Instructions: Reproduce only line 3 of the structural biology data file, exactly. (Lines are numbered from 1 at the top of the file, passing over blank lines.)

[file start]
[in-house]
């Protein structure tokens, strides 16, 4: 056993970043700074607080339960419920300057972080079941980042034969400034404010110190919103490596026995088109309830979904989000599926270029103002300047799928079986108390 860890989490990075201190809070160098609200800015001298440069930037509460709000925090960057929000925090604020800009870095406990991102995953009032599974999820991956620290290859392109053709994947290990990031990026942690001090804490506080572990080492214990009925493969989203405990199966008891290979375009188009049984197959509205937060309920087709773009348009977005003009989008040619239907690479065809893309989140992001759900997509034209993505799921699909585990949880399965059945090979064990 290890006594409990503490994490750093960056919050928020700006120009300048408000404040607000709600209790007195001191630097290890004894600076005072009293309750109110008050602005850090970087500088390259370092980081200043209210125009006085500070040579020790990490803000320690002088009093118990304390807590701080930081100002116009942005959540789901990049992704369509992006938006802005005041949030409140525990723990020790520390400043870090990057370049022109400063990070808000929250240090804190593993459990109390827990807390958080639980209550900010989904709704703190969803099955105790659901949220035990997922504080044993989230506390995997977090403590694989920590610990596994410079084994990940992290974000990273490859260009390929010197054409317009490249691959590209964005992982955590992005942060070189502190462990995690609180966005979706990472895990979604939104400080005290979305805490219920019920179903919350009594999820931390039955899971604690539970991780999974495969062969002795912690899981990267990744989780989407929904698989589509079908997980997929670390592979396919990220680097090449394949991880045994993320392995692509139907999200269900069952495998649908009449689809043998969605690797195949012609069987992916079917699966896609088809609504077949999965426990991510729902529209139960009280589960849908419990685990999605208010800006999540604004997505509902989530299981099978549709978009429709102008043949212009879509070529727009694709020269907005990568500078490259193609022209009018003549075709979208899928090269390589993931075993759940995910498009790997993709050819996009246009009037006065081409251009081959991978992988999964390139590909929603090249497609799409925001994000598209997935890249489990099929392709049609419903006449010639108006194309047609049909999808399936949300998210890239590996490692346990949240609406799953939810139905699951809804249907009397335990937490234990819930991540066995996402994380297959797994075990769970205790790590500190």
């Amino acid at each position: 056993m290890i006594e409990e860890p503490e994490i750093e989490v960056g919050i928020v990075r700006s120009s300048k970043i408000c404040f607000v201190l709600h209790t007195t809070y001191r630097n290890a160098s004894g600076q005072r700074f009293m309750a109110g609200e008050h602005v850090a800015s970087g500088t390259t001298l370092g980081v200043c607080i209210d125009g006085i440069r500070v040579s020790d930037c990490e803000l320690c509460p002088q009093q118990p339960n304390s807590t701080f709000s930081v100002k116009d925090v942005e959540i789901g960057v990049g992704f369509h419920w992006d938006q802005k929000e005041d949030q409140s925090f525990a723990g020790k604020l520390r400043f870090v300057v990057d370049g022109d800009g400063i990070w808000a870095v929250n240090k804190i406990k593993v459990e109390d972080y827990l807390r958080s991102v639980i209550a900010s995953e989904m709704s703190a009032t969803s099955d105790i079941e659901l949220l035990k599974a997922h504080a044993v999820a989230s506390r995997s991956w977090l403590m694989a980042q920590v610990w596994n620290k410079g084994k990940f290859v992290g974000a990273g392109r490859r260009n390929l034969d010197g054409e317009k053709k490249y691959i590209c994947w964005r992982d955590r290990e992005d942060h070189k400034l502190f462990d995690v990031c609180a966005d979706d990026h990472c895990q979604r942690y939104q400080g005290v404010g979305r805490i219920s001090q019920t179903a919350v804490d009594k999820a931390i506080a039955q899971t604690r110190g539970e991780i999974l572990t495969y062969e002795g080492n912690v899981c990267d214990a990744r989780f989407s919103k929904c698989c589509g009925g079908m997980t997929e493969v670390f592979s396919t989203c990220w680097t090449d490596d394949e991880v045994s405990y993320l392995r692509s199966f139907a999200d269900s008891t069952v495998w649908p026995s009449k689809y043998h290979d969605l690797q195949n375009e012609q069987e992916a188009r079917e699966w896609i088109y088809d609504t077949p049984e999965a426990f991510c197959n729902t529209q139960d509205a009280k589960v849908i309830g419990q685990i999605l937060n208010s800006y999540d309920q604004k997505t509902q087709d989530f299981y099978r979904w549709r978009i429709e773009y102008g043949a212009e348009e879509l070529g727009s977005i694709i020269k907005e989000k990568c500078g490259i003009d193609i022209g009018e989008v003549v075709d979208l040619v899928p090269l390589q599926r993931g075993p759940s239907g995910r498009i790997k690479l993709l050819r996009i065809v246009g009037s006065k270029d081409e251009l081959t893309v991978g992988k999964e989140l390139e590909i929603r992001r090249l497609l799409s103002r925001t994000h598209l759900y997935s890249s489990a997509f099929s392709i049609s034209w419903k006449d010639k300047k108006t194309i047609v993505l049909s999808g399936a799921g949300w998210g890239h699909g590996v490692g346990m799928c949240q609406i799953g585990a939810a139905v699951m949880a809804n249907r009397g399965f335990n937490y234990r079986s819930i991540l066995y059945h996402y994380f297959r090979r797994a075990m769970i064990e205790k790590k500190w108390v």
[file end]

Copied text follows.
């Amino acid at each position: 056993m290890i006594e409990e860890p503490e994490i750093e989490v960056g919050i928020v990075r700006s120009s300048k970043i408000c404040f607000v201190l709600h209790t007195t809070y001191r630097n290890a160098s004894g600076q005072r700074f009293m309750a109110g609200e008050h602005v850090a800015s970087g500088t390259t001298l370092g980081v200043c607080i209210d125009g006085i440069r500070v040579s020790d930037c990490e803000l320690c509460p002088q009093q118990p339960n304390s807590t701080f709000s930081v100002k116009d925090v942005e959540i789901g960057v990049g992704f369509h419920w992006d938006q802005k929000e005041d949030q409140s925090f525990a723990g020790k604020l520390r400043f870090v300057v990057d370049g022109d800009g400063i990070w808000a870095v929250n240090k804190i406990k593993v459990e109390d972080y827990l807390r958080s991102v639980i209550a900010s995953e989904m709704s703190a009032t969803s099955d105790i079941e659901l949220l035990k599974a997922h504080a044993v999820a989230s506390r995997s991956w977090l403590m694989a980042q920590v610990w596994n620290k410079g084994k990940f290859v992290g974000a990273g392109r490859r260009n390929l034969d010197g054409e317009k053709k490249y691959i590209c994947w964005r992982d955590r290990e992005d942060h070189k400034l502190f462990d995690v990031c609180a966005d979706d990026h990472c895990q979604r942690y939104q400080g005290v404010g979305r805490i219920s001090q019920t179903a919350v804490d009594k999820a931390i506080a039955q899971t604690r110190g539970e991780i999974l572990t495969y062969e002795g080492n912690v899981c990267d214990a990744r989780f989407s919103k929904c698989c589509g009925g079908m997980t997929e493969v670390f592979s396919t989203c990220w680097t090449d490596d394949e991880v045994s405990y993320l392995r692509s199966f139907a999200d269900s008891t069952v495998w649908p026995s009449k689809y043998h290979d969605l690797q195949n375009e012609q069987e992916a188009r079917e699966w896609i088109y088809d609504t077949p049984e999965a426990f991510c197959n729902t529209q139960d509205a009280k589960v849908i309830g419990q685990i999605l937060n208010s800006y999540d309920q604004k997505t509902q087709d989530f299981y099978r979904w549709r978009i429709e773009y102008g043949a212009e348009e879509l070529g727009s977005i694709i020269k907005e989000k990568c500078g490259i003009d193609i022209g009018e989008v003549v075709d979208l040619v899928p090269l390589q599926r993931g075993p759940s239907g995910r498009i790997k690479l993709l050819r996009i065809v246009g009037s006065k270029d081409e251009l081959t893309v991978g992988k999964e989140l390139e590909i929603r992001r090249l497609l799409s103002r925001t994000h598209l759900y997935s890249s489990a997509f099929s392709i049609s034209w419903k006449d010639k300047k108006t194309i047609v993505l049909s999808g399936a799921g949300w998210g890239h699909g590996v490692g346990m799928c949240q609406i799953g585990a939810a139905v699951m949880a809804n249907r009397g399965f335990n937490y234990r079986s819930i991540l066995y059945h996402y994380f297959r090979r797994a075990m769970i064990e205790k790590k500190w108390v």